I’ve been seeing all these news reports about arsenic in apple juice and rice, and now I’m scared that it could be in other foods I eat. Should I be concerned?

There is reason to be cautious. Chronic exposure to low levels of arsenic is linked to nausea, arrhythmia and weight gain. And studies are revealing that the amount making it into our foods and beverages is higher than what some health experts consider to be safe.

Arsenic can remain in soil for decades. So even though the United States banned the use of arsenic in pesticides in 1988, it still lingers in fields like the rice paddies in the South, where farmers used arsenic-laced pesticides on cotton crops 40 years ago. And since organically grown produce isn’t any safer, this makes the toxin hard to avoid.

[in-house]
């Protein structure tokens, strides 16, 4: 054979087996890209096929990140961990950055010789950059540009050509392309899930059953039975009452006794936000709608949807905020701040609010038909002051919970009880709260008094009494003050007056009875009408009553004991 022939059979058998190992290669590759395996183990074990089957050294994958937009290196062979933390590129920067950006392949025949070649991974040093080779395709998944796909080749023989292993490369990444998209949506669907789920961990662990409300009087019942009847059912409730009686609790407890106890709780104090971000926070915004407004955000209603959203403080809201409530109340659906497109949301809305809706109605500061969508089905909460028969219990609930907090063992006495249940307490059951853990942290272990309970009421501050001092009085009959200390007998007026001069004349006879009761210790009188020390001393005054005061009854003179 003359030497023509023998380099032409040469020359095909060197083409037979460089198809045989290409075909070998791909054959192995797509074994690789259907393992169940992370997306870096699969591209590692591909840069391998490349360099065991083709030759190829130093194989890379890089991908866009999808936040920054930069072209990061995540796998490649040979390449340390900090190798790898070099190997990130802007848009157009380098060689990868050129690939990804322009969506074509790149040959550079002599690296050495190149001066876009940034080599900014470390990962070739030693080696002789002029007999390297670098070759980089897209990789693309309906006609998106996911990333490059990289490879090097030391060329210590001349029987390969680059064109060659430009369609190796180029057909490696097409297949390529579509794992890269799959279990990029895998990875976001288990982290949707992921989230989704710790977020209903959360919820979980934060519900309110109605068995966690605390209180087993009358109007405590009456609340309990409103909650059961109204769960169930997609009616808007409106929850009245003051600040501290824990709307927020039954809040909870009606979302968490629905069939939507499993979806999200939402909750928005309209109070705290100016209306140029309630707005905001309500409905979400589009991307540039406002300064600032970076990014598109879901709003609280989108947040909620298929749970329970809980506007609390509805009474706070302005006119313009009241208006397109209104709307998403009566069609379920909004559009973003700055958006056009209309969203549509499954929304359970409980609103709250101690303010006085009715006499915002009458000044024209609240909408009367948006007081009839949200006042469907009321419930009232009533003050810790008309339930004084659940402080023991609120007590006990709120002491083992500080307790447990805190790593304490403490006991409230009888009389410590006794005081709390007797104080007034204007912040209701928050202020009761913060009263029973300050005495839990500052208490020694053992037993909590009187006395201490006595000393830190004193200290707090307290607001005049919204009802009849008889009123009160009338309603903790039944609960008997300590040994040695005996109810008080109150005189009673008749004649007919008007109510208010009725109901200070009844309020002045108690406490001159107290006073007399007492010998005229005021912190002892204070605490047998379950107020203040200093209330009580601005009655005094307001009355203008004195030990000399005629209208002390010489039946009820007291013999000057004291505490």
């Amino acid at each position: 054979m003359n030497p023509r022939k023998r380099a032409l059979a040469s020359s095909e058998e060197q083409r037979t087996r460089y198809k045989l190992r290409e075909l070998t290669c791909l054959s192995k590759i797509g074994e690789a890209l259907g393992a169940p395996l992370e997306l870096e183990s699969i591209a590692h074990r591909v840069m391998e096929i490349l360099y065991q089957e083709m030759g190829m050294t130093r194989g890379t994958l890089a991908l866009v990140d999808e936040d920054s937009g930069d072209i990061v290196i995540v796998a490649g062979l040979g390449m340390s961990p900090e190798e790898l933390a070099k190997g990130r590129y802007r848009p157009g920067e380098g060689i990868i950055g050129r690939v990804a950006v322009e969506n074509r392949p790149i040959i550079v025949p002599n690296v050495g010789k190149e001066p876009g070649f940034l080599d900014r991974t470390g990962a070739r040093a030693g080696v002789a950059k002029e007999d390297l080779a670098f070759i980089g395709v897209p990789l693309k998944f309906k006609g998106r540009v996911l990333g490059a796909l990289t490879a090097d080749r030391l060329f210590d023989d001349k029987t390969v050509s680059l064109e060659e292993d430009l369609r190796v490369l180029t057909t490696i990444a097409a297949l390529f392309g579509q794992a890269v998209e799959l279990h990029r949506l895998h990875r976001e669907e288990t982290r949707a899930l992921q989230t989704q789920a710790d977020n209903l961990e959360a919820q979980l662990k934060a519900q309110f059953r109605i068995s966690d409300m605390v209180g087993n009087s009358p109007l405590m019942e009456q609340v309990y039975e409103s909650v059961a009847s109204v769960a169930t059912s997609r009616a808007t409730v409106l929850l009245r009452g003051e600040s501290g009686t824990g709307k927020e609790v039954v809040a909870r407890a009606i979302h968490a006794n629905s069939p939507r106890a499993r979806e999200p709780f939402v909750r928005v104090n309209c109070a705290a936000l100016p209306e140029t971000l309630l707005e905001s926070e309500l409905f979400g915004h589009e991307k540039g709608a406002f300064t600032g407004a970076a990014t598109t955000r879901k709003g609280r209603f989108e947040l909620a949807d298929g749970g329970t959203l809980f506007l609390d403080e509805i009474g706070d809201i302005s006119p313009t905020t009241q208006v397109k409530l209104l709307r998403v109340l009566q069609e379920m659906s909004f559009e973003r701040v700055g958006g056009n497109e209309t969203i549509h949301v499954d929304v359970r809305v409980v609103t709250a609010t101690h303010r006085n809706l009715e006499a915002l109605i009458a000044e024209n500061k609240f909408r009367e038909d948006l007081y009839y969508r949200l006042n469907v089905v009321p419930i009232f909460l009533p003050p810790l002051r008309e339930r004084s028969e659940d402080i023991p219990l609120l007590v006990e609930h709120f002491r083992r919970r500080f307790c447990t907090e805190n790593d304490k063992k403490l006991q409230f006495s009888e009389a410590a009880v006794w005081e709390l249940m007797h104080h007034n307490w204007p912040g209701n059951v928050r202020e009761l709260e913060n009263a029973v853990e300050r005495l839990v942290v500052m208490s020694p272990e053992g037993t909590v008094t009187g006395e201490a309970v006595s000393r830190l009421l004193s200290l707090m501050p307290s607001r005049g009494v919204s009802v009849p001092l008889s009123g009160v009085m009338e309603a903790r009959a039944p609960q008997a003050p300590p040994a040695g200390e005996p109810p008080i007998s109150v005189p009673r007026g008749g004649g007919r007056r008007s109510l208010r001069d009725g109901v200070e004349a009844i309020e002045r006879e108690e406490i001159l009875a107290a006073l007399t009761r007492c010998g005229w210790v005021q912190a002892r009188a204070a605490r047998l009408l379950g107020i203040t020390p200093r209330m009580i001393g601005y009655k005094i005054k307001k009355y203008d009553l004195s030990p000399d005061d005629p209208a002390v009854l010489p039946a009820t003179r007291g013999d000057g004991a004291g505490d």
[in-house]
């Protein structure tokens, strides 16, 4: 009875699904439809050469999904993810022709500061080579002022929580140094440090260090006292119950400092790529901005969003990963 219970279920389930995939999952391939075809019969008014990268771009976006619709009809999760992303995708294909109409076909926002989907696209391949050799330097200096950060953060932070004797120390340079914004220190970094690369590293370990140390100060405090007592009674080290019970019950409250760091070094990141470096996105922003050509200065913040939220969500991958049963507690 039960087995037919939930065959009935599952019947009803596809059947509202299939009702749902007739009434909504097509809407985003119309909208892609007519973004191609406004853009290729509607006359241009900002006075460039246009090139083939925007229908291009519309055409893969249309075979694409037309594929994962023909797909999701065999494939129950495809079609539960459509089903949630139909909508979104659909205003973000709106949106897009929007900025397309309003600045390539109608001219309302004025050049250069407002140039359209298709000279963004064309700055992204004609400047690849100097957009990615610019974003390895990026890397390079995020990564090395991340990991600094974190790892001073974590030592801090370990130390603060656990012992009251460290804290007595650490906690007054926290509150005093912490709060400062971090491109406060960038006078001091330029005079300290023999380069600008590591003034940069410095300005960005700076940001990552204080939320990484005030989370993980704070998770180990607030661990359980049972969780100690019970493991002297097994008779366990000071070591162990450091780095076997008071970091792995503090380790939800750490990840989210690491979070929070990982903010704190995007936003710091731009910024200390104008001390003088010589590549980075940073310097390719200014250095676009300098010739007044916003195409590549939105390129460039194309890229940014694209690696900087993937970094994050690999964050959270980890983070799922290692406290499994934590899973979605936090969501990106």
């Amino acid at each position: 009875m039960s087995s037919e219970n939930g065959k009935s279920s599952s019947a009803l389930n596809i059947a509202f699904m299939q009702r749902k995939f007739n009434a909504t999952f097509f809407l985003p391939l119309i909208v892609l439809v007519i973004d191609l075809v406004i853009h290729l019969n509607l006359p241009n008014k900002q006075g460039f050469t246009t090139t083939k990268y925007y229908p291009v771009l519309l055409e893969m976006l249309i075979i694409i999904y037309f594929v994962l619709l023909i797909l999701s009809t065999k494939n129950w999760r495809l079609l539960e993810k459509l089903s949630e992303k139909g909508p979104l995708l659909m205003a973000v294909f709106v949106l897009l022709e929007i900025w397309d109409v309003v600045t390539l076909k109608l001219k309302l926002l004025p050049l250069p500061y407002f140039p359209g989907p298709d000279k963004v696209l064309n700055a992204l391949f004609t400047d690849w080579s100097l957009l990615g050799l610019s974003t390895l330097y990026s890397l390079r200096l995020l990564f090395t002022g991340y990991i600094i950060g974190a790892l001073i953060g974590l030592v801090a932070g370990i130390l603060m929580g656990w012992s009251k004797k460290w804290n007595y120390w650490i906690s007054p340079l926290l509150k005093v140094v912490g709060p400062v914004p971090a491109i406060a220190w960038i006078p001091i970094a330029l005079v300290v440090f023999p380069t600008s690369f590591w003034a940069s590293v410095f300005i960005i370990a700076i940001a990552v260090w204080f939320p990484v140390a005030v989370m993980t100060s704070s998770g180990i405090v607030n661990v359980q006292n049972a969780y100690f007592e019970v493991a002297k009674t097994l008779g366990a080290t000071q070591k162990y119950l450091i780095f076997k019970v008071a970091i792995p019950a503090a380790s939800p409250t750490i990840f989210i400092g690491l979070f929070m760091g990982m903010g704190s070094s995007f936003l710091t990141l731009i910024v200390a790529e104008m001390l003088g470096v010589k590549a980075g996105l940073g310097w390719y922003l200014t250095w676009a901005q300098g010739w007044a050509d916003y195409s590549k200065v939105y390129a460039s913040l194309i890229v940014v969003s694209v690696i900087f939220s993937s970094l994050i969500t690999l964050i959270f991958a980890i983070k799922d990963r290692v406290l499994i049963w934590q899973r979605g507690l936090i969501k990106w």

That said, there are a few precautions you can take to protect yourself and your family. First, when you’re buying juice, look for brands that specify U.S-grown fruit on the label (like Nature’s Own). Brands that contain juice concentrate from China, where arsenic-based pesticides are still widely used, pose the highest risk. Second, I advise limiting your intake of rice. This grain is particularly vulnerable to contaminations because it’s grown in water, which easily dissolves arsenic. Grains like quinoa, couscous and millet are tasty substitutions. If you do consume rice, opt for white rice since brown’s fiber-rich hull has been found to contain the highest concentrations of metal.

I also suggest buying U.S-grown fruit and vegetables (whether fresh, frozen, or canned) whenever possible. And if you’re exhibiting symptoms of arsenic exposure, ask your doctor to test for the compound in your blood, urine, or hair.

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